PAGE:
Edinburgh Airport has announced the launch of a direct route between the capital of Scotland and the capital of the United States, starting next summer.
This is the first time that a direct route between Edinburgh and Washington DC will be on offer.
Starting May 23, 2018, United Airlines will operate the service to Washington Dulles, offering daily flights between the two capital cities. United will continue to operate its year-round flights to New York Newark as well as extending its summer service to Chicago.
Gordon Dewar, Chief Executive of Edinburgh Airport, said: ‘This is fantastic news for Edinburgh Airport and Scotland as we connect our two capital cities for the first time. As Scotland’s busiest airport, we are a leader for international destinations and this demonstrates the confidence of US carriers in the Edinburgh market, standing ahead of other parts of the UK with such strong inbound tourism demand.
‘Our partners at United have seen first-hand the positive impact of flights from Edinburgh to New York Newark and Chicago, and we are keen to replicate that to Washington for both a business and tourist audience. ‘The Scottish economy will also benefit as we open up Edinburgh to a new market and as international passengers continue to soar, we will see a positive contribution to the local and national economy.’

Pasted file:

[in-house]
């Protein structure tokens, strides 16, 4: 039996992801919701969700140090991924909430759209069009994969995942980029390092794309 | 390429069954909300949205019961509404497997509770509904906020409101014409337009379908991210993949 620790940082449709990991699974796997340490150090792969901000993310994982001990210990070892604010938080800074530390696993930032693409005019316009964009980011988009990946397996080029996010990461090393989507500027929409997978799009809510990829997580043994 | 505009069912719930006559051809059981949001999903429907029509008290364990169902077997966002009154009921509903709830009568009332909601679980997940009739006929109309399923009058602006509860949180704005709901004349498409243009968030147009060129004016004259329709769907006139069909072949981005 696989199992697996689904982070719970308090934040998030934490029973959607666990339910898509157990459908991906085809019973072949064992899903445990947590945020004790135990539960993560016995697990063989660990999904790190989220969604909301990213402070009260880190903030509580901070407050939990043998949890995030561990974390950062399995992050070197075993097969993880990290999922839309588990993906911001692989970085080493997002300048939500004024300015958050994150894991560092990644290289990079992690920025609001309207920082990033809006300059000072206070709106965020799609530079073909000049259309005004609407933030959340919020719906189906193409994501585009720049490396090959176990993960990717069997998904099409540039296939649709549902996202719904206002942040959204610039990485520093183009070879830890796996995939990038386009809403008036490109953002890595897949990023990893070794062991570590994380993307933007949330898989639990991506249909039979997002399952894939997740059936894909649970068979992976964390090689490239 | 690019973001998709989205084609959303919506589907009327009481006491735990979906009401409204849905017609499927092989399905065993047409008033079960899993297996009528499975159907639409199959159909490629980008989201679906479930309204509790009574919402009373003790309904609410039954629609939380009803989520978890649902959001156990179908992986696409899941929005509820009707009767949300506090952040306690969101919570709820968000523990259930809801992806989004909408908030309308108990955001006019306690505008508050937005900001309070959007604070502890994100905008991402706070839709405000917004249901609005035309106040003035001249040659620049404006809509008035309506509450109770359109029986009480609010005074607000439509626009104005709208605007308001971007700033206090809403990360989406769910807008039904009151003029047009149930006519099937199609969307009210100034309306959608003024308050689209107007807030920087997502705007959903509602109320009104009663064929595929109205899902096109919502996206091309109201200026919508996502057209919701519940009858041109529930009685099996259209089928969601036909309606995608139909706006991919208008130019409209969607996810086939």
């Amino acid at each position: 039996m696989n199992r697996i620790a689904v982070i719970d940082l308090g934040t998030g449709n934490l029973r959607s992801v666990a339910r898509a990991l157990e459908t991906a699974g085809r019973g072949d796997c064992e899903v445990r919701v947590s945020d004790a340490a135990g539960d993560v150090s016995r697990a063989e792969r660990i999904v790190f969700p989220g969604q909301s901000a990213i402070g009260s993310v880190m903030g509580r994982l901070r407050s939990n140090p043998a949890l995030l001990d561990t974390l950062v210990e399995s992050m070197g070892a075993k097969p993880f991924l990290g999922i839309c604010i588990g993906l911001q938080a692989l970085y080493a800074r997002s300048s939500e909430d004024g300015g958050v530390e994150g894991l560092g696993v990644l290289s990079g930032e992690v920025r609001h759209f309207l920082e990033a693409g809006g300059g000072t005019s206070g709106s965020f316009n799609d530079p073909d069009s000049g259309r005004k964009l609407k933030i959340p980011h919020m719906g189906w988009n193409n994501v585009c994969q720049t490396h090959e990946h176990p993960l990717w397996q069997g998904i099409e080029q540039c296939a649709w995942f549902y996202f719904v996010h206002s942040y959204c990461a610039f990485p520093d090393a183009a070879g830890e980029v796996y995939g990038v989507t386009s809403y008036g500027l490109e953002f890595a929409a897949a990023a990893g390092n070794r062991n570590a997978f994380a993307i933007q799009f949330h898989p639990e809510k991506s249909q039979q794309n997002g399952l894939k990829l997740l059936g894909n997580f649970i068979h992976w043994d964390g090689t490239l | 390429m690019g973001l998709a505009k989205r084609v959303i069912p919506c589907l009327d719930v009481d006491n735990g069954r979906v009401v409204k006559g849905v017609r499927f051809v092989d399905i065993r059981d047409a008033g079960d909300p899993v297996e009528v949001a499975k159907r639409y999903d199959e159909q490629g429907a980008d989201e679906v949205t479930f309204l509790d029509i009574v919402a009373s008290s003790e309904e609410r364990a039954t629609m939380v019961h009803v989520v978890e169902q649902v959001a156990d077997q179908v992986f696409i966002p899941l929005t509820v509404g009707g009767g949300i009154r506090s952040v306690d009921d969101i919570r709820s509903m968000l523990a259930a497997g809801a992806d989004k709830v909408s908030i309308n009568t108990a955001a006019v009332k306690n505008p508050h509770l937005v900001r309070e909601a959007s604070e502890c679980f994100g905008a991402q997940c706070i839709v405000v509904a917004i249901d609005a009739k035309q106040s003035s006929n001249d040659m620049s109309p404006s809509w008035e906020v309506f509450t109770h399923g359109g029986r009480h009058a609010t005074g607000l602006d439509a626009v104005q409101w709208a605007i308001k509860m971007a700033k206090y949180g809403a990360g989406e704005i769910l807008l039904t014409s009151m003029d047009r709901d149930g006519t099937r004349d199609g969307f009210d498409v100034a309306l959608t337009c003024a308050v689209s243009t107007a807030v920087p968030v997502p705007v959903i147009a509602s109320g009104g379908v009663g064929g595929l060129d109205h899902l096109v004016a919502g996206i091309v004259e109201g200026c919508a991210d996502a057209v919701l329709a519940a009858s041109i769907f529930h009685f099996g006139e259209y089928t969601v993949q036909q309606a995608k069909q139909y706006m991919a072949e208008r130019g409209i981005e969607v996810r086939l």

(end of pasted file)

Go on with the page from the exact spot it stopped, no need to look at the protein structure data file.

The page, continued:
Minister for Transport Humza Yousaf said: ‘This new service between Edinburgh and Washington DC will help to strengthen the important economic and cultural links between Scotland and the United States.
‘The launch of a direct route into America’s capital city is great news for Scottish businesses, giving them better access to important US markets through United’s hub operation. It will also help support our tourism industry by making it even easier for visitors to get a taste of the fantastic experiences Edinburgh, and Scotland as a whole, have to offer.
‘I warmly welcome this announcement and wish Edinburgh Airport and United Airlines every success with this new route. I have no doubt it will prove popular with travellers on both sides of the Atlantic.’